There are multiple causes for Tinnitus, and determining which one it is, no easy task, can help in determining therapy - at the easiest level to deal with is blood pressure related causes, such as sudden standing or exertion, and these resolve on their own or with medicines to lower blood pressure.
Positional Tinnitus is next, and can have to do with either the otoliths (earstones) or various neck, shoulder or cranial displacements or tensions - hence the reason Paula O2's positive experience with a chiropractor, although I would tend to want to see an Osteopath for that, since the former works the bone placements, but the latter works the muscles and nerves that are causing the displacement.
We come then to "learned" Tinnitus - where there was some sort of Tinnitus for a short time, and the Brain adapted, learning to hear it as a normal aspect of hearing, and so kept it up. Here the best way is hearing retraining, of which various methods abound. I have a fondness for the Tomatis Method, but it has no strong basis in science, as of yet - however it does work with some of my patients. I caution here that the reason may be the therapist and not the therapy per se.
Then we get into the area of hearing damage related Tinnitus, caused by the death or damage to the tiny hairs in the cochlea that transmit sound to the auditory nerve. This is by far the most common and do date there is little to do about it - a sudden loss of hearing followed by Tinnitus is usually related, and can be a forerunner of Morbus Meniere (or not - often Sudden Loss of Hearing resolves itself, and is a coping mechanism in the ear to a sudden change of the condition of the cochlear health). For these there is little or nothing one can do to help except develop coping mechanisms. Some success has been found with "buzzers" that mimic the noise of the tinnitus and help the brain to learn the frequency and mask it out. In most cases this is noise or drug damage. Sometime traumatic accidents can be the cause of this, as it can for Positional Tinnitus.
Next is damage to the auditory nerve, usually caused by antibiotics or certain catastrophic illnesses. No help there at all.
The last and saddest is when it is somewhere in the brain's hearing region itself. For this there is nothing that can be done, and I bring this one up especially for a point. Because it is so difficult to diagnose the exact cause of Tinnitus, and there can be multiple causes, resorting to extreme therapy, such as surgery, is very dangerous and unwise. Let me relate to you a case that I am very familiar with (full disclosure, I have had in the past a close association with the umbrella organisation for the Hard of Hearing in Switzerland): One particular patient was so driven to distraction by his Tinnitus that he elected to have his auditory nerve cut completely, rendering him deaf, which he felt was a better solution than hearing the constant Tinnitus. The operation was a success, he was no completely deaf, he could hear nothing. Except his Tinnitus, because the source of the Tinnitus was in his brain and not his hearing organ or the auditory nerve. So anyone considering drastic surgery of any sort to deal with this, beware - this man now hears, night and day, without letup or any way to distract it, a constant Tinnitus, and now, alas, nothing else.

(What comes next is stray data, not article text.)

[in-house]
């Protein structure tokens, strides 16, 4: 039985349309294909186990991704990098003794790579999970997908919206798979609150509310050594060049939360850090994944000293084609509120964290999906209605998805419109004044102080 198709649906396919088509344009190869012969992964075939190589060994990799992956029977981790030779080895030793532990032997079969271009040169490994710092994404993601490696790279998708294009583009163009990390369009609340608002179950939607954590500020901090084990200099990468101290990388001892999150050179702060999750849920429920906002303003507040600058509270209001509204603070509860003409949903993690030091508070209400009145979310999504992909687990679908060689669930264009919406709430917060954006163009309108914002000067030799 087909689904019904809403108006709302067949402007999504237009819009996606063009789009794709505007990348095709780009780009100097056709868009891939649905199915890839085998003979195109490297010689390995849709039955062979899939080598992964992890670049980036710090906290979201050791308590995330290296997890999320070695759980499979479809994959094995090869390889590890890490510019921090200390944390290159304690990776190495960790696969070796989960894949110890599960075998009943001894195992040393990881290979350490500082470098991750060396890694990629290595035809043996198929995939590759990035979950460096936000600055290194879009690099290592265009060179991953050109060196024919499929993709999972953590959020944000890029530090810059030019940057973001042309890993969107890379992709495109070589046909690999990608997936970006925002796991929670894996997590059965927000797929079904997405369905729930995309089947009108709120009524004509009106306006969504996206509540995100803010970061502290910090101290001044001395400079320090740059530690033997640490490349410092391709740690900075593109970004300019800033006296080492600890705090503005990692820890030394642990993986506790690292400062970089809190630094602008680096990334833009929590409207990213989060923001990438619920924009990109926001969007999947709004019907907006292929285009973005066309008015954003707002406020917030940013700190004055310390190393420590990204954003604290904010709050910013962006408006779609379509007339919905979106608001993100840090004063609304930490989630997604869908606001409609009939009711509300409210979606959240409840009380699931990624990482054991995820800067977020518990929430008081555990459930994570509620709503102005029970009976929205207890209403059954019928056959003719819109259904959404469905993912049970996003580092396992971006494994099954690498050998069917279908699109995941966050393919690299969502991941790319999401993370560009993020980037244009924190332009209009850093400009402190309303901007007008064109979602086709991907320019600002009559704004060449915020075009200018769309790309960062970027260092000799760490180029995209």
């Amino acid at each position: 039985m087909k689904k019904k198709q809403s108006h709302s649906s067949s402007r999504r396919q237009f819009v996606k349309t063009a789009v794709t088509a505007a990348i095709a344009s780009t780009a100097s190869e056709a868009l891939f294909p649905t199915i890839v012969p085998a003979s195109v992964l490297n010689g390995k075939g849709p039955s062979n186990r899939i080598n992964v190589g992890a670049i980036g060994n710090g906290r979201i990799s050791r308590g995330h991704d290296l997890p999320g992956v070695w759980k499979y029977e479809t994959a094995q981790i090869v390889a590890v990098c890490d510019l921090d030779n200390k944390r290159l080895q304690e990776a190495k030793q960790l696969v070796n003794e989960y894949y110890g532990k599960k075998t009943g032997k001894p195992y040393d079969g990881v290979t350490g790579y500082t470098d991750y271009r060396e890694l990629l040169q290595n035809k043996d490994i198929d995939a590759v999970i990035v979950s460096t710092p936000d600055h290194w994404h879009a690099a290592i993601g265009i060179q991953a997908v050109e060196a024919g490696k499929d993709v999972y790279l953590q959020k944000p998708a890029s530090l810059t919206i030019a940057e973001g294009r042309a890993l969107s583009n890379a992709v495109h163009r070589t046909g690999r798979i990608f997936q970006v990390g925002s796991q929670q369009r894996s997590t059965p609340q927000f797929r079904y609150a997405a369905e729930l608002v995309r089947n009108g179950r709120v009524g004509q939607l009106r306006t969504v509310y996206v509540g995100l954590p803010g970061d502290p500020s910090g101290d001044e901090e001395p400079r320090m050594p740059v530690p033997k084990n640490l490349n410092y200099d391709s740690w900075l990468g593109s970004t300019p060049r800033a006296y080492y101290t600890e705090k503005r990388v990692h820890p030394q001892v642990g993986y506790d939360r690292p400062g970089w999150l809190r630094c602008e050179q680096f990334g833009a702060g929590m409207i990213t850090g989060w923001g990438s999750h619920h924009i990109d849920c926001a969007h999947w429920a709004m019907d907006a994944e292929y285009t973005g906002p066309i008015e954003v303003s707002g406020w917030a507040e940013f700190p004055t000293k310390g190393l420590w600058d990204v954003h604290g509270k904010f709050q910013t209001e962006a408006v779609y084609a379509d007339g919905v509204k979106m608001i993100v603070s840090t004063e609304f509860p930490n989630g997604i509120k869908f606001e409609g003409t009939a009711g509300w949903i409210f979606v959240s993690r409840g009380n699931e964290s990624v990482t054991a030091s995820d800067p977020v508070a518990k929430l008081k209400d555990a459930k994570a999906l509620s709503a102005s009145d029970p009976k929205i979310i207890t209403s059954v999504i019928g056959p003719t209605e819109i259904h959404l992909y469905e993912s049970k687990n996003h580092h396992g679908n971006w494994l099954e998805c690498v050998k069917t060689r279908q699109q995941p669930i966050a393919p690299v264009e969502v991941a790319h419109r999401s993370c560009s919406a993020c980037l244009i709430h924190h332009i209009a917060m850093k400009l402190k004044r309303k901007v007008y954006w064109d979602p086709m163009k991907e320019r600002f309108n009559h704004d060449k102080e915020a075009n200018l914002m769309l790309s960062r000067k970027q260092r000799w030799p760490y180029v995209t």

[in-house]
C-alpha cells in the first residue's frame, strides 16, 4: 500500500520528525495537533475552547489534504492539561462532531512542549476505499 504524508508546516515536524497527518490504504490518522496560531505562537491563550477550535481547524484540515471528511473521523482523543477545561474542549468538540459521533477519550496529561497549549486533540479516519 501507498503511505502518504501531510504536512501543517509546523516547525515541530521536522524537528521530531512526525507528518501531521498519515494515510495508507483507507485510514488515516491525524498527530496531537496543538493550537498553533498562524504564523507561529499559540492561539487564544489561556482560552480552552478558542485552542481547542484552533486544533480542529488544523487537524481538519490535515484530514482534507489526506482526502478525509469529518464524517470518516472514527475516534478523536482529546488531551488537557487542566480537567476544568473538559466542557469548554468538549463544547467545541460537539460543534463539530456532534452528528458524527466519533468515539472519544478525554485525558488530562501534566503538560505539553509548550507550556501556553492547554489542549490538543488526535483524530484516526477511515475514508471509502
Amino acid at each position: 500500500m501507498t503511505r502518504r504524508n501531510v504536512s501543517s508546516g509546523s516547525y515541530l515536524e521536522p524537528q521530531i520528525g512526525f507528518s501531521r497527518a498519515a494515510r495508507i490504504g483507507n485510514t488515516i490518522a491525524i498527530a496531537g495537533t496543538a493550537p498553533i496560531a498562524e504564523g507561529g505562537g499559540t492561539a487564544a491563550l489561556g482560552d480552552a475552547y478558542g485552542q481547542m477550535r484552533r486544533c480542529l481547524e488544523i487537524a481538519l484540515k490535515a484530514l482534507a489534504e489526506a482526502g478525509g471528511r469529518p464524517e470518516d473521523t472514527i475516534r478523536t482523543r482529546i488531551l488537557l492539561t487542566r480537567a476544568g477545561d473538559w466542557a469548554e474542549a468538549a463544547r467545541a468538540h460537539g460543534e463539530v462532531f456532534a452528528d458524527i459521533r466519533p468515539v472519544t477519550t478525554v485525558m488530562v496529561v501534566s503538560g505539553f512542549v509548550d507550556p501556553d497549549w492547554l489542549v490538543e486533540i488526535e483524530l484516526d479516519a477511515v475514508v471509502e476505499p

Finding the exact cause of the Tinnitus, as you can see is no easy matter. The fault of determining wrongly where the tinnitus originated was not the fault of the doctor's, but the fault of the extreme difficulty in determining where it was coming from, and in some cases, such as the brain related Tinnitus, how easily it mimics Tinnitus from other causes.
There is no known effect of PAP therapy on Tinnitus, however the forced pressure of the PAP device can, especially during a swallow or a yawn, go up through the Eustachian Tubes and raise the air pressure in Middle Ear, which may cause discomfort or auditory distortion.
(This post was last modified: 09-21-2013 06:10 AM by DocWils.)